I don’t like Swiffer. No, I actually loathe Swiffer, which really isn’t fair considering I’ve never used the one-time-use mop wipes or other throwaway products.
The commercials for Swiffer and the disposable toilet brush make me cringe. It’s not because I’m afraid of cleaning the house. I just hate to see new single-use products when perfectly fine alternatives exist, such as a rag and vinegar solution, baking soda and other common, natural cleaners that most people have in their kitchen cupboard.
- "Garbage Land" by Elizabeth Royte. Inspired to track her garbage from New York, she uncovers an intricate, inefficient and often insidious waste stream.
- “Throwaway Living” in Life Magazine.
I already discussed how composting your food waste can greatly reduce your trash load and provide a useful product. According to the EPA, each of us makes 4.5 pounds of trash per day; that’s more than 1,600 pounds per year, 30 percent of which is food. Although composting is great, it’s just one tool in the sustainability kit.
Obviously, we’re often buying more than we need, wasting food, the resources and labor that went into growing it. We're wasting our own money because we’re buying things, storing them and pitching them in the trash. This includes enough water to provide for 500 million people, according to a report from the International Water Management Institute.
I have trouble imagining millions of anything, but photographer Chris Jordan creates visual images to help people conceptualize big numbers, such as the 40 million throwaway cups we use everyday for hot beverages (at nearly all the places to buy coffee in Columbia, you get a discount when you use your own cup).
Why do we throw so much away? It’s part of our culture. We live by the idea that too much is better than just right and leaps above not enough.
How do we stop? My wife and I take a few trips to the grocery store each week. It’s a nice walk for our dog, and that way, we only go when we need something. Usually it's because we’re out of milk.
Not everyone lives within walking distance of the grocery store, but anyone can chart how often and how much of a product they use and plan accordingly, and short of medicine or toilet paper, running out of something really isn’t a crisis.
But food is just one part of the trash pile.
"Reduce" is probably the most ignored of the "reduce, reuse and recycle" mantra, but it’s the most important. If you don’t buy something, you don’t have to throw it away, reuse or recycle it. It sounds simple, but in our consumer-oriented culture it's a difficult concept to remember.
Author Annie Leonard said 99 percent of the stuff we consume is trashed by six months after the date of sale.
We haven’t always been this way. We consume twice as much as we did 50 years ago, which Leonard described in her film “Story of Stuff.” In the post-World War II era, retail analyst Victor Lebow described a strategy for economic growth that became the driving force in our economy and led to throwaway products, such as Swiffers:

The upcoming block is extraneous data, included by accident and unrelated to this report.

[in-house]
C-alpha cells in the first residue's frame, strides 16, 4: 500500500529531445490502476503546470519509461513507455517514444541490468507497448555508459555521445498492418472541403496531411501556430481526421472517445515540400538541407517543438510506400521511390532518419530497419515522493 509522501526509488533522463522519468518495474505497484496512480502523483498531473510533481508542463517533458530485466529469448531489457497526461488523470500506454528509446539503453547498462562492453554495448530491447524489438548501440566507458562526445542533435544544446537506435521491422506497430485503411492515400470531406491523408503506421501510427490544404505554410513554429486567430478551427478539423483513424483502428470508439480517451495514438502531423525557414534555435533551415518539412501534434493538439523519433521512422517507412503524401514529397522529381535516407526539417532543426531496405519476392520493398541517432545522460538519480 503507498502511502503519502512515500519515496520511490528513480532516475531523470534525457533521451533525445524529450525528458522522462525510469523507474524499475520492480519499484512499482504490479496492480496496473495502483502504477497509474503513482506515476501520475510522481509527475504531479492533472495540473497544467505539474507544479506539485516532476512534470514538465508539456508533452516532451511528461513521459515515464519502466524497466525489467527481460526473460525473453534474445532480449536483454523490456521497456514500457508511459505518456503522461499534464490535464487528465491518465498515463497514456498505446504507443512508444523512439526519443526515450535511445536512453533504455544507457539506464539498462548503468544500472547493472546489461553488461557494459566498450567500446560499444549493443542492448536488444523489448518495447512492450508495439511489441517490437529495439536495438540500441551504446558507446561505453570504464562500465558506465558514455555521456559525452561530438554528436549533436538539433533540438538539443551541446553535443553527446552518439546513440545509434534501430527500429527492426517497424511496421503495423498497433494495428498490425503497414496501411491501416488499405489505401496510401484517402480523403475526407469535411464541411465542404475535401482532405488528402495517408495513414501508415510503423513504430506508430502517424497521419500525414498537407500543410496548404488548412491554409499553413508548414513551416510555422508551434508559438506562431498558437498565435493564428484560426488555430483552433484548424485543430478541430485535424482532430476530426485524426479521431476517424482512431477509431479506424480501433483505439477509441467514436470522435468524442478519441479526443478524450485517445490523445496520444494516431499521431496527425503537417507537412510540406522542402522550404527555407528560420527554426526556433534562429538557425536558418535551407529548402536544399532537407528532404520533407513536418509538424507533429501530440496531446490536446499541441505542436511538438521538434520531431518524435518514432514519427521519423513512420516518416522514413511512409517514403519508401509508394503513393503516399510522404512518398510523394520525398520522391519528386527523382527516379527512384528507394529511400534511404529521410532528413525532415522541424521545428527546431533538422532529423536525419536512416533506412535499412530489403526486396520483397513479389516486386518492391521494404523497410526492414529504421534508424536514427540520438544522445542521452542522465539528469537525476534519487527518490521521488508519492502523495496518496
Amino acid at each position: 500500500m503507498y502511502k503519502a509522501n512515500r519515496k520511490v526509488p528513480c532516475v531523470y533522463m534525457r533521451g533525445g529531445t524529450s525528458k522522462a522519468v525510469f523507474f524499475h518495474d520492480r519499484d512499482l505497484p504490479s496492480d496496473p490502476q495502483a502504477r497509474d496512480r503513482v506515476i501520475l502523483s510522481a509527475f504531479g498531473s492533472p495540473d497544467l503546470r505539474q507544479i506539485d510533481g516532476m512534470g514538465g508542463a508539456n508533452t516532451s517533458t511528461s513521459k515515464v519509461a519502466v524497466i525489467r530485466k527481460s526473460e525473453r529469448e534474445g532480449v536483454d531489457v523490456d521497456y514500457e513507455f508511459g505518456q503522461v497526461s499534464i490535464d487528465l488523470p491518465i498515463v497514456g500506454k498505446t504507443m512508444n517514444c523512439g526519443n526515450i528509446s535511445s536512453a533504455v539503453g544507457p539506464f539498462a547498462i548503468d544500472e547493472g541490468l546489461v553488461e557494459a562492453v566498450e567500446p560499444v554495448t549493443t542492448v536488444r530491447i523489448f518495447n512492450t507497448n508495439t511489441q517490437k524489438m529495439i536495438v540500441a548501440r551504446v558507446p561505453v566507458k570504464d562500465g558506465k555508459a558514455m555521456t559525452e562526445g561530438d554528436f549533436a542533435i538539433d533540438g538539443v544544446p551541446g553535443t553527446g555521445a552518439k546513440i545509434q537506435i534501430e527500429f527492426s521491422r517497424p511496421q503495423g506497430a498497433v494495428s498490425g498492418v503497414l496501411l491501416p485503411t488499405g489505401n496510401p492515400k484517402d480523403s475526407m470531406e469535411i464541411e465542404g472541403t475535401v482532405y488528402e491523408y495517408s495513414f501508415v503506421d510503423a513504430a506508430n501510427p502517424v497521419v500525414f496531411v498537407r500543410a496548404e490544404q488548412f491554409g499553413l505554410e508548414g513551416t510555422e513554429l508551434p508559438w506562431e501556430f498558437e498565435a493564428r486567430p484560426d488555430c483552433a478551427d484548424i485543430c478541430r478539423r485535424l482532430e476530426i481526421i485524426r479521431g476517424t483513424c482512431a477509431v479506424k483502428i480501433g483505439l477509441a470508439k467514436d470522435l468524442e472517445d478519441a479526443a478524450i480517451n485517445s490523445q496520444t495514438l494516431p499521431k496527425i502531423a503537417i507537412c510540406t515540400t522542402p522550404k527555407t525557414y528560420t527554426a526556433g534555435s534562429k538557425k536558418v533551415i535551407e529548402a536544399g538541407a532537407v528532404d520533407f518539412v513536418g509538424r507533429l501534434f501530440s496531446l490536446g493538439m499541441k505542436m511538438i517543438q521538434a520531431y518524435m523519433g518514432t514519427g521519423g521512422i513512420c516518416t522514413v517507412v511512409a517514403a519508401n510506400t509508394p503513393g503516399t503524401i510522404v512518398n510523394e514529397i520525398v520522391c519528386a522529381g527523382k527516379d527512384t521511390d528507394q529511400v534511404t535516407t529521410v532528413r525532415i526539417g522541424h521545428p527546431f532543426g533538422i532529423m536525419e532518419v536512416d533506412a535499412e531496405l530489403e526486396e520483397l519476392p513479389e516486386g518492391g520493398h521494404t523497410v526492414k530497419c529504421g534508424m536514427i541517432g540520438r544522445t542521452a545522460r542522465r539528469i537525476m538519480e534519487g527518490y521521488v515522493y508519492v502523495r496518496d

“Our enormously productive economy … demands that we make consumption our way of life, that we convert the buying and use of goods into rituals, that we seek our spiritual satisfaction, our ego satisfaction and consumption … we need things consumed, burned up, worn out, and replaced and discarded at an ever-increasing rate.”
We bought it, literally and figuratively, and that model drove great economic growth, but for a sustainable future, we need to consider a different path.
I recently borrowed the book, “Cradle to Cradle,” from a friend. Although it’s less than 200 pages, it feels like a brick in my bag. It’s made of durable, waterproof material that can be recycled again and again, rather than paper, which loses value when recycled. The authors use it as an example of a “technical nutrient,” meaning it can circulate infinitely in industrial cycles.
The message: If you must buy, choose durable, quality goods that last, can be reused or easily recycled.
I use Dr. Bronner’s concentrated liquid soap for just about everything. My pint bottle lasted a year (because it’s concentrated, and I use it sparingly, not because I rarely bathe), and now I can refill it at Clover’s.
I paid about $8 for it, which is more than a bargain bottle of shampoo, but considering how long it lasts, it’s more economical than buying cheap stuff. And I can use the bottle again and again.
Another alternative is not buying anything in the first place.
That borders on impossible, but borrowing and looking for freebies on exchanges sites, such as Freecycle, is a good place to start. Friday morning, an unused box spring, a swing set and lots of toys topped the Columbia Freecycle Yahoo Group, which has more than 4,000 members. Freecycle helps save money and promote reuse, but it still promotes consumption.
A series of questions might provide a solution to that conundrum.
Jan Weaver, director of the environmental studies program at MU, asks herself the following questions before she buys an item:
Where am I going to put it? How often am I going to use it? Can I borrow it from a friend or neighbor? Do I already have something similar? Where’s this thing going to be in 10 years? Who’s going to deal with it after I die?
Weaver said frustration from having too much stuff led to her vetting process.
“We have six gas cans at our house, and I think it's because we never found a good place for the gasoline can," she said. "When mowing season came around again, and we couldn't locate where we put it the previous year, so we bought a new one.”
Weaver said by using her list, her desire for the item diminishes.
Her final rationalization is to support the economy: "Once you choose to buy something, buy the right stuff, so you’re not encouraging companies to make crap.”
Michael Burden is a journalism graduate student at MU, a graduate instructor and the MU campus representative for the Peace Corps.